information and electronically guided fire operations (transformed eW and computer network operations) are conducted along with aerospace operations, and air force operations that follow a systemic pattern. No goal will be achieved in future wars unless one belligerent gains information superiority over the other.
    Excerpts from a 12 page paper.

  3. #3
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    Oct 2005


    How NATO Can Disrupt Russia’s New Way of War
    Here are a few things the West can do against Moscow’s potent combo of special forces and electronic warfare

    Technology and new EW doctrines have accelerated the decades-old competition between active attack systems and countermeasures, shortening the evolutionary cycle from weeks and months to mere hours.
    Retired Colonel-General Anatoly Zaitsev writes how the ultimate goal of SOF “is to destroy the enemy’s critical facilities and disrupt or destroy his forces’ systems.”
    Moscow has proven adept at using EW and SOF in concert to fragment and slow adversaries’ strategic decision-making. While “little green men” secure key locations and train local forces, electronic-warfare forces distort ISR collection by adversaries and third parties, limiting their ability to project an accurate counter-narrative to inform confused domestic audiences and a divided international community.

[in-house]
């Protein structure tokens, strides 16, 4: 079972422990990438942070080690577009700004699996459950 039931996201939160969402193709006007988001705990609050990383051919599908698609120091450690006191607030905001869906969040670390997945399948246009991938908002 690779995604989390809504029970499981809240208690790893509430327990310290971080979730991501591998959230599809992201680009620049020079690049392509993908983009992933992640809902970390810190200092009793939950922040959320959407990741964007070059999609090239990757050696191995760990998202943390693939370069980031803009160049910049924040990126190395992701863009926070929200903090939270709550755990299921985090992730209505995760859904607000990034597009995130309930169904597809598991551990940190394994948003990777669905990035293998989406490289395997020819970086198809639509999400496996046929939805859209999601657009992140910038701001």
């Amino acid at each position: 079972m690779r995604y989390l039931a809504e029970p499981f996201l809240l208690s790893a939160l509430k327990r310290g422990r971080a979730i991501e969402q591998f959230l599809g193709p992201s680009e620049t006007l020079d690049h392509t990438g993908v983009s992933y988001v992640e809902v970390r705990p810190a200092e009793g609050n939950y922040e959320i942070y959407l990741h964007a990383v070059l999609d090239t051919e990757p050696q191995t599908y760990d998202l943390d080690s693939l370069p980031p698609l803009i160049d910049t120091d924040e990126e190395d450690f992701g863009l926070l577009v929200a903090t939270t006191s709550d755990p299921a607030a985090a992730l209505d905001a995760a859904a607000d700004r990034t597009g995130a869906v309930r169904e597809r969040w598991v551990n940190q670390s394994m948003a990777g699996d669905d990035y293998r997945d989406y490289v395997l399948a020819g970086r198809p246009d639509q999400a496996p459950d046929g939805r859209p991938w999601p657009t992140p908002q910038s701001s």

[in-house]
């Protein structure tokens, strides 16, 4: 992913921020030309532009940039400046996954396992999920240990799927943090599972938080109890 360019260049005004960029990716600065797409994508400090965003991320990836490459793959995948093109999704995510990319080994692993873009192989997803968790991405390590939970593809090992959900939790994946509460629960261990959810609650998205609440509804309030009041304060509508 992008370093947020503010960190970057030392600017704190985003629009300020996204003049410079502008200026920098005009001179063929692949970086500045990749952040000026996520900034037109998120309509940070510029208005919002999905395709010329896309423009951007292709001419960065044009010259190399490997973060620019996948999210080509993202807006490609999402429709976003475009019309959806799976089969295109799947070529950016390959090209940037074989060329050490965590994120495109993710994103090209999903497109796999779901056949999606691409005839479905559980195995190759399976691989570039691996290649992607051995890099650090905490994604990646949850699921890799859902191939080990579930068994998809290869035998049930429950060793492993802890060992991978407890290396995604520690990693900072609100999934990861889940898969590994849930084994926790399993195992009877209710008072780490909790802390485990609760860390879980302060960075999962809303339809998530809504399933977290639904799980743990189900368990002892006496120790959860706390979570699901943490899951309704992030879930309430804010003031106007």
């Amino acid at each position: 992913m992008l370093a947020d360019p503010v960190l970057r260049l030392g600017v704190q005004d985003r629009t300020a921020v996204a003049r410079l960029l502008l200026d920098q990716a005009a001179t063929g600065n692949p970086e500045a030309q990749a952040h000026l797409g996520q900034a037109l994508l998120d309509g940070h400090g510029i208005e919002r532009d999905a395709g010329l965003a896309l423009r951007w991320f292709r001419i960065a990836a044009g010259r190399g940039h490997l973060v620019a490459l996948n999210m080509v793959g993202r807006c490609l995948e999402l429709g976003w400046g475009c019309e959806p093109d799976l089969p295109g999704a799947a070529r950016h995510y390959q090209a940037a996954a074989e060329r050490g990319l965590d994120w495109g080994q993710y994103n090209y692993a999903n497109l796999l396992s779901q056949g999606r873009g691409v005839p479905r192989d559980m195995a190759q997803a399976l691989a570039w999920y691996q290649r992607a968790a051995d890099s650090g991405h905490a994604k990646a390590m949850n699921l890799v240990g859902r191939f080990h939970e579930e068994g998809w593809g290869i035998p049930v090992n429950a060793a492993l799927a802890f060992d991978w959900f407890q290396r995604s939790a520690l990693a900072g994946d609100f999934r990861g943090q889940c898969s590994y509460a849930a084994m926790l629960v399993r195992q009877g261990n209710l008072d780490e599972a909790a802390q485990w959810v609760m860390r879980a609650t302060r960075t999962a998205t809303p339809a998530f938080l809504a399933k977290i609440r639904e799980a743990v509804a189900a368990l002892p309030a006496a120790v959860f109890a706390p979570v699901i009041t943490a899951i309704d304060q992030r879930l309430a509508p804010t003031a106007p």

Proposed countermeasures:

    First, build stronger and more redundant C3I by encrypting radio, data links, and satellite communications, and developing promising new technologies such as cognitive EW.
    NATO partners must explore developing new operating concepts; for example, ground forces should be prepared to mimic the U.S. Navy’s “emissions control” by operating in the absence of a data network.

  4. #4
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    Sep 2015

    Default How Good Is Russian Electronic Warfare? (Part I)


    . “But ‘Krasukha-2’ is not altogether such universal equipment capable of jamming numerous radars as it is fashionable to believe. It cannot simultaneously jam both E-8 ‘AWACS’ and E-2 ‘Hawkeye,’ since a jamming station suppressing only the required band of very distinct frequencies for DRLO aircraft radars will be needed for each type of DRLO aircraft.”

    “It’s notable that work on ‘Krasukha-2’ began back in 1996 and was completed only in 2011.”

    “The ‘+30 dB’ idea is used in yet one more of the newest developments of VNII ‘Gradient’ — 1RL257 ‘Krasukha-4,’ which is at present being actively placed in EW brigades and independent battalions and is designated for suppression of air-based radars, including not only those on fighters and fighter-bombers, but also on E-8 and U-2 reconnaissance aircraft. True, there are doubts about the effectiveness of ‘Krasukha’ against the ASARS-2 radar at a U-2 altitude, since, judging by the available data, its signal is not only sufficiently complex, but still also noise-like.”

    “In the opinion of developers and the military, under certain conditions, the 1RL257 can even jam warhead seekers of AIM-120 AMRAAM ‘air-to-air’ missiles, and also the command and control radars of the ‘Patriot’ surface-to-air missile system.”